The third-generation Toyota Prius, introduced in March of 2009, as a 2010 model, was yet another complete redesign. Enhancements to the concept included more power, better fuel economy, improved steering, and sleeker styling. This model of the Prius also incorporated the ability to park itself.
Rear disc brakes were added for the first time, the displacement of the gasoline engine was increased to 1.8 L and the corresponding output was improved as well to 98 horsepower. Combined power output (incorporating that of the electric motor) was a total of 134 hp. The new engine employed added an electric water pump to the electric power steering pump, so it needed no accessory drive belts. The hybrid powertrain features, including the electric motor and the inverter were smaller and lighter.
Plant derived bioplastics were used in the construction of the car, made from cellulose derived from wood and grass instead of petroleum. On the safety front, the IIHS rated the 2010 Prius as Good except for its side-impact structure/safety cage performance, which was rated Acceptable.
While the Prius had always been a nicely equipped car, the all-new 2010 model took that proposition to new heights. For the first time, the Prius was offered in five trim levels. Designated using Roman numerals, they were Prius I, Prius II, Prius III, Prius IV, and Prius V.
Prius I featured 15-inch wheels, variable intermittent windshield wipers, a rear defogger, cargo tiedowns, a height adjustable driver seat, cloth upholstery, and a split folding rear seat back with a folding storage center armrest. The model offered remote power door locks, power mirrors, and four one-touch power windows. The front console featured storage; there were front and rear cupholders, front door pockets, and an overhead console with storage.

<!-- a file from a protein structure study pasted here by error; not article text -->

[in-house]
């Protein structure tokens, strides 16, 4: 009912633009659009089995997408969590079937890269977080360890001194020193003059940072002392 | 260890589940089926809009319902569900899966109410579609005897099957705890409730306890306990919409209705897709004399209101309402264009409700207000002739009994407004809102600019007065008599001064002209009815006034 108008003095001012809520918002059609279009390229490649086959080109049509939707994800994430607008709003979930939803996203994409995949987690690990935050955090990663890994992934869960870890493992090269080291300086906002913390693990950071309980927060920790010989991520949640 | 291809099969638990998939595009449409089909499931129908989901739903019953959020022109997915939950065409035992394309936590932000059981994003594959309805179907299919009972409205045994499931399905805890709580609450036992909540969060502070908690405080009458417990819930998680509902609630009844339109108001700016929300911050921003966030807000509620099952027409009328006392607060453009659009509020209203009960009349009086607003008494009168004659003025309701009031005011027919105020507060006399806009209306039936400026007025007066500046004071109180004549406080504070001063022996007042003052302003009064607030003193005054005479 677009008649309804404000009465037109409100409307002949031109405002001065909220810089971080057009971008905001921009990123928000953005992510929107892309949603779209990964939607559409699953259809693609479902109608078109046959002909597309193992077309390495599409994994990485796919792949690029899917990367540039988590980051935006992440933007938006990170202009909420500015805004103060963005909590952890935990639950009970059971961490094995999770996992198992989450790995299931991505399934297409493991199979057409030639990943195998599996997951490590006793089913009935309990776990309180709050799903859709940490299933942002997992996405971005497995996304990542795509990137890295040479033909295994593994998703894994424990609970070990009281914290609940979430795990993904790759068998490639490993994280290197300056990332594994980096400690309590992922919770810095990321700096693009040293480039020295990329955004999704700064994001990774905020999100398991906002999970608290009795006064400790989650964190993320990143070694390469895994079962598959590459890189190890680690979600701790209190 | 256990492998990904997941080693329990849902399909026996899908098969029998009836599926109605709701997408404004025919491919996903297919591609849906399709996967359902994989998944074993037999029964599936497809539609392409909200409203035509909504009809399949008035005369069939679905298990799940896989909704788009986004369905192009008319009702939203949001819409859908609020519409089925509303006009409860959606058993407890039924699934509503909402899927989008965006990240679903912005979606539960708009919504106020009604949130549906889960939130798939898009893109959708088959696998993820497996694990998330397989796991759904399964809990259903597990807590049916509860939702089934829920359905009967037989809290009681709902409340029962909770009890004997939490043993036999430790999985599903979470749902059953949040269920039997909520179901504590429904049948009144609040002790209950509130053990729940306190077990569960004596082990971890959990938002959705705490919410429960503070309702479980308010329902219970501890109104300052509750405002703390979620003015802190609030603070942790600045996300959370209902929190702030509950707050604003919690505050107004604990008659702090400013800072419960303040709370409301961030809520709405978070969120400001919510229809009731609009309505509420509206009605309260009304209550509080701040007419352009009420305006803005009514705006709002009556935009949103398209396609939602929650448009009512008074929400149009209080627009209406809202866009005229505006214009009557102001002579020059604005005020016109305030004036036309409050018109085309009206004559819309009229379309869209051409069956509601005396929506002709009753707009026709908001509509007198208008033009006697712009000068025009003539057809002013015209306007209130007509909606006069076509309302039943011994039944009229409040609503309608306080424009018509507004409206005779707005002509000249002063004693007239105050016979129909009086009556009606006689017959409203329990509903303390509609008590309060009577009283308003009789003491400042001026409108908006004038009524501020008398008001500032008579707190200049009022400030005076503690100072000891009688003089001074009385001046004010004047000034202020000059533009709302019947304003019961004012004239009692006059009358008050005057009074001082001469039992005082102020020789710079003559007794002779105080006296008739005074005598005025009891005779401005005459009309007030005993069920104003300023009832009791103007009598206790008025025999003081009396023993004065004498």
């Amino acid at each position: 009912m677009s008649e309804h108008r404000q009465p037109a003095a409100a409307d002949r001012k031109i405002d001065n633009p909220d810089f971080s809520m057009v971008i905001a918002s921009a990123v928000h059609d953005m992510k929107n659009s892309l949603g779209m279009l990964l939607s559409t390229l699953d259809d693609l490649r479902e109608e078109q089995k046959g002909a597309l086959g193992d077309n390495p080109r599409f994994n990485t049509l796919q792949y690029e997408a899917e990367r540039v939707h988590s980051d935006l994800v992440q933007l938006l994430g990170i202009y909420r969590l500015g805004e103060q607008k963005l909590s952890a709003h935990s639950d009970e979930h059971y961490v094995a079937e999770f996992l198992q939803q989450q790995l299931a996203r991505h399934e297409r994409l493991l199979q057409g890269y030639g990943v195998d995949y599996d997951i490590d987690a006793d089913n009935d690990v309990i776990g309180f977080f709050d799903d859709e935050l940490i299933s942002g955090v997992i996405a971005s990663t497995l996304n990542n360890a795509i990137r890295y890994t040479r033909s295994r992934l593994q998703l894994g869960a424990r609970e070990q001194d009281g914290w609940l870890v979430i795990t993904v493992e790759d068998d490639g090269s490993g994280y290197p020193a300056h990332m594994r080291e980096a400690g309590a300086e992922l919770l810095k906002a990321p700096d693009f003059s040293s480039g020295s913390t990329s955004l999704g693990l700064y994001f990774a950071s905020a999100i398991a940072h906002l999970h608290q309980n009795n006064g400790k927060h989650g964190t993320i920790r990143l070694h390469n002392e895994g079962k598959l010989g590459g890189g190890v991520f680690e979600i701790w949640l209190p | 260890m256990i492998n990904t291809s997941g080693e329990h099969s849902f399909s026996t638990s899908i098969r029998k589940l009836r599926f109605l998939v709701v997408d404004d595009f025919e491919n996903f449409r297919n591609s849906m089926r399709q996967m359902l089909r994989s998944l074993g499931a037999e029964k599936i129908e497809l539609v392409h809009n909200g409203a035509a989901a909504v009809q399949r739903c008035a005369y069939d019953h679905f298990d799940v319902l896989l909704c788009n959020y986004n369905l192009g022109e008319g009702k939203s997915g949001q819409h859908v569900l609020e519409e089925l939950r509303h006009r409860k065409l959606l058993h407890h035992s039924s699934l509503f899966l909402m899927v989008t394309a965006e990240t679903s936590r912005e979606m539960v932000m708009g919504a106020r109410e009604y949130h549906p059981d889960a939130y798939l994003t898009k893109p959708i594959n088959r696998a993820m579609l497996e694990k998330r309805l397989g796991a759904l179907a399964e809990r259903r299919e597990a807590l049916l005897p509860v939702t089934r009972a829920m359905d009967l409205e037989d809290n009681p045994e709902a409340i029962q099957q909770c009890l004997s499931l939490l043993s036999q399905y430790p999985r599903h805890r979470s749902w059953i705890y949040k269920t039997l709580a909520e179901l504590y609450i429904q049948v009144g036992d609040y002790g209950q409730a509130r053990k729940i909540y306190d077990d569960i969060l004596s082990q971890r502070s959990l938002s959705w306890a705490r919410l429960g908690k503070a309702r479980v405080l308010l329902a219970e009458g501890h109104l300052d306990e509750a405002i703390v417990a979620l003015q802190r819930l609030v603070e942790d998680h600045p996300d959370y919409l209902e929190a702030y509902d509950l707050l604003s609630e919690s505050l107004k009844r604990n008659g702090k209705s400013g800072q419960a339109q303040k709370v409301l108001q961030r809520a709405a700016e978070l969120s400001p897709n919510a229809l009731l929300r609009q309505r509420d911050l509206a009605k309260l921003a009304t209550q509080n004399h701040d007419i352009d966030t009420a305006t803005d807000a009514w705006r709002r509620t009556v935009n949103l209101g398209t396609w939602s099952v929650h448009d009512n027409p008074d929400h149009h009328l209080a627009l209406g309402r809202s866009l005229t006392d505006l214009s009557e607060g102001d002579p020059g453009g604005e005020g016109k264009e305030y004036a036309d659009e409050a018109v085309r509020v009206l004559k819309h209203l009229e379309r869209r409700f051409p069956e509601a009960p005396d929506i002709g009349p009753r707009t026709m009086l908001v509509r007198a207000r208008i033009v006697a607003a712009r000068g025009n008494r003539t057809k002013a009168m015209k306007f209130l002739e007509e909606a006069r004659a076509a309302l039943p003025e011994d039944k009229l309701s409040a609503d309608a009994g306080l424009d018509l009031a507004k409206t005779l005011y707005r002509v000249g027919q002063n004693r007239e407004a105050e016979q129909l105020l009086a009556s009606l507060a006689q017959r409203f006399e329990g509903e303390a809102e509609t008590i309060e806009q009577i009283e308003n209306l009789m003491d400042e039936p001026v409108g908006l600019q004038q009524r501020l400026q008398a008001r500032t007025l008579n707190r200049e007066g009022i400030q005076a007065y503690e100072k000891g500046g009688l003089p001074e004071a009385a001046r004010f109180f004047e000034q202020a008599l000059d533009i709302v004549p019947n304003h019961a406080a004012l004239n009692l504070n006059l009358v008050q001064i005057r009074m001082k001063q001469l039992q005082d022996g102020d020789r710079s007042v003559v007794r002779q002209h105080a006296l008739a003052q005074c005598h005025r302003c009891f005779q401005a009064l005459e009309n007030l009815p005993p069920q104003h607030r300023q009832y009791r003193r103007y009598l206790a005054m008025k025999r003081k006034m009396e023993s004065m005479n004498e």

Prius I retained accessory power when the engine was shut off and offered a 12-volt front power outlet. The tilt and telescopic steering wheel controlled an electric power system and incorporated audio and cruise controls on the steering wheel. Meanwhile, the climate control system benefited from interior air filtration. There were a pair of front reading lights, and a cargo area light. A clock, the trip computer, and external temperature display, a low fuel level warning indicator, and a compass were also standard equipment.
Options included an emergency assistance kit, a carpeted floor and cargo mat set, an auto dim interior rearview mirror, an iPod interface kit, a first aid kit, satellite radio, the cargo organizer, a cargo net, and the cargo tote.